The Role of Mitochondria in the Activation/Maintenance of SOCE: The Contribution of Mitochondrial Ca2+ Uptake, Mitochondrial Motility, and Location to Store-Operated Ca2+ Entry

  • Roland Malli
  • Wolfgang F. GraierEmail author
Part of the Advances in Experimental Medicine and Biology book series (AEMB, volume 993)


In most cell types, the depletion of internal Ca2+ stores triggers the activation of Ca2+ entry. This crucial phenomenon is known since the 1980s and referred to as store-operated Ca2+ entry (SOCE). With the discoveries of the stromal-interacting molecules (STIMs) and the Ca2+-permeable Orai channels as the long-awaited molecular constituents of SOCE, the role of mitochondria in controlling the activity of this particular Ca2+ entry pathway is kind of buried in oblivion. However, the capability of mitochondria to locally sequester Ca2+ at sites of Ca2+ release and entry was initially supposed to rule SOCE by facilitating the Ca2+ depletion of the endoplasmic reticulum and removing entering Ca2+ from the Ca2+-inhibitable channels, respectively. Moreover, the central role of these organelles in controlling the cellular energy metabolism has been linked to the activity of SOCE. Nevertheless, the exact molecular mechanisms by which mitochondria actually determine SOCE are still pretty obscure. In this essay we describe the complexity of the mitochondrial Ca2+ uptake machinery and its regulation, molecular components, and properties, which open new ways for scrutinizing the contribution of mitochondria to SOCE. Moreover, data concerning the variability of the morphology and cellular distribution of mitochondria as putative determinants of SOCE activation, maintenance, and termination are summarized.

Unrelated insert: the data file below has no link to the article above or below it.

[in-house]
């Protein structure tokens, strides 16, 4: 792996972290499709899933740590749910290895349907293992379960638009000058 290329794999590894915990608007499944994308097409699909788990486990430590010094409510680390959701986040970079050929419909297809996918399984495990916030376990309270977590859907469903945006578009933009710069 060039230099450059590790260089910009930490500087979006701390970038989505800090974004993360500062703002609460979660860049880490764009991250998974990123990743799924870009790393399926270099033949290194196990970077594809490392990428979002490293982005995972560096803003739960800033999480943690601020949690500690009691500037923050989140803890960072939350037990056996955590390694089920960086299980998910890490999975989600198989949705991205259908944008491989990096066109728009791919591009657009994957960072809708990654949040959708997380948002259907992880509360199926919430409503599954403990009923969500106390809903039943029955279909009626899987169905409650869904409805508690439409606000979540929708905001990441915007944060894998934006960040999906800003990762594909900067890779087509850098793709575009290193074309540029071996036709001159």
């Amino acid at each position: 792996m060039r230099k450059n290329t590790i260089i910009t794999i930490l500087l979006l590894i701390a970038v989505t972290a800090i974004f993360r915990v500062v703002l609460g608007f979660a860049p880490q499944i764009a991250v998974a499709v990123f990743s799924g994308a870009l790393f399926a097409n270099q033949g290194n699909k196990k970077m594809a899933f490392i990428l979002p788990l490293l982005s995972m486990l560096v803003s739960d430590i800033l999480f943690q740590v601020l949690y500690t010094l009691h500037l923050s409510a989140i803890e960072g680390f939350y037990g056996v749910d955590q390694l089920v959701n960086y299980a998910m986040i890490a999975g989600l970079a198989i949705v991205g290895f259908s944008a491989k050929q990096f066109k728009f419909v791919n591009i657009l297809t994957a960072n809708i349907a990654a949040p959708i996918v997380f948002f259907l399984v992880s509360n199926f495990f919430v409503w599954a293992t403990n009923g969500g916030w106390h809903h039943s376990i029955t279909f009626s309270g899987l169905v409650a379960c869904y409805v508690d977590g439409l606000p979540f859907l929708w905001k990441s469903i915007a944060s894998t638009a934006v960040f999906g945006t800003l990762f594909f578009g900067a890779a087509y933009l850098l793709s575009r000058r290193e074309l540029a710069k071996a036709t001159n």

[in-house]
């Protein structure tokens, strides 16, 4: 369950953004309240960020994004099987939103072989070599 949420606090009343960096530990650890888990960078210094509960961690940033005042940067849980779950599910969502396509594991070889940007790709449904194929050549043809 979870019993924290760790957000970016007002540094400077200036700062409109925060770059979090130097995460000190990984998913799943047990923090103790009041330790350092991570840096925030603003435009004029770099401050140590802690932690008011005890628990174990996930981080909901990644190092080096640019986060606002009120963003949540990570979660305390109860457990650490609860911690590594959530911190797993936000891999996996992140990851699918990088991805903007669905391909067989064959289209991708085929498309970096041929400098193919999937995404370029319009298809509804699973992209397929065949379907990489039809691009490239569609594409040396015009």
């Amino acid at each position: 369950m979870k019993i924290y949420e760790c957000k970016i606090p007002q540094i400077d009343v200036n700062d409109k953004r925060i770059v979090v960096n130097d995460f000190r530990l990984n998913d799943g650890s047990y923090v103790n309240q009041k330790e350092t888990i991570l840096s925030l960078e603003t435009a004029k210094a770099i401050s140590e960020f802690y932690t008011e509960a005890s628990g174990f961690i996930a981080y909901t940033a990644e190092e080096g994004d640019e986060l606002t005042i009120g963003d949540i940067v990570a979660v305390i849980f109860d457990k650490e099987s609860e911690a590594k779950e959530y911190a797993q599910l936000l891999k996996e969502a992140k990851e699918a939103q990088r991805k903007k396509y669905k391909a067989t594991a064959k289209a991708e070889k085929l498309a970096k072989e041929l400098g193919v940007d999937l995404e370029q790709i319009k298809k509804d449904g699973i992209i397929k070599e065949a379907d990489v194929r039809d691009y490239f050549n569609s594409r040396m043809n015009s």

Mitochondria Endothelial nitric oxide synthase Ca2+ signaling Store-operated Ca2+ entry Mitochondrial Ca2+ uptake Uncoupling protein 2 MICU1 MCU Protein methylation 



The authors thank Karin Osibow for helpful comments and proofreading. Markus Waldeck-Weiermair provided data regarding the impact of Ca2+ on mitochondrial motility. The laboratory of WF Graier and R Malli is supported by the Austrian Science Funds, FWF (DKplus W 1226-B18 and P 28529-B27). Microscopic equipment is part of the Nikon Center of Excellence, Graz, that is supported by the Austrian infrastructure program 2013/2014, Nikon Austria Inc., and BioTechMed.


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© Springer International Publishing AG 2017

Authors and Affiliations

  1. 1.Institute of Molecular Biology and BiochemistryMedical University of GrazGrazAustria

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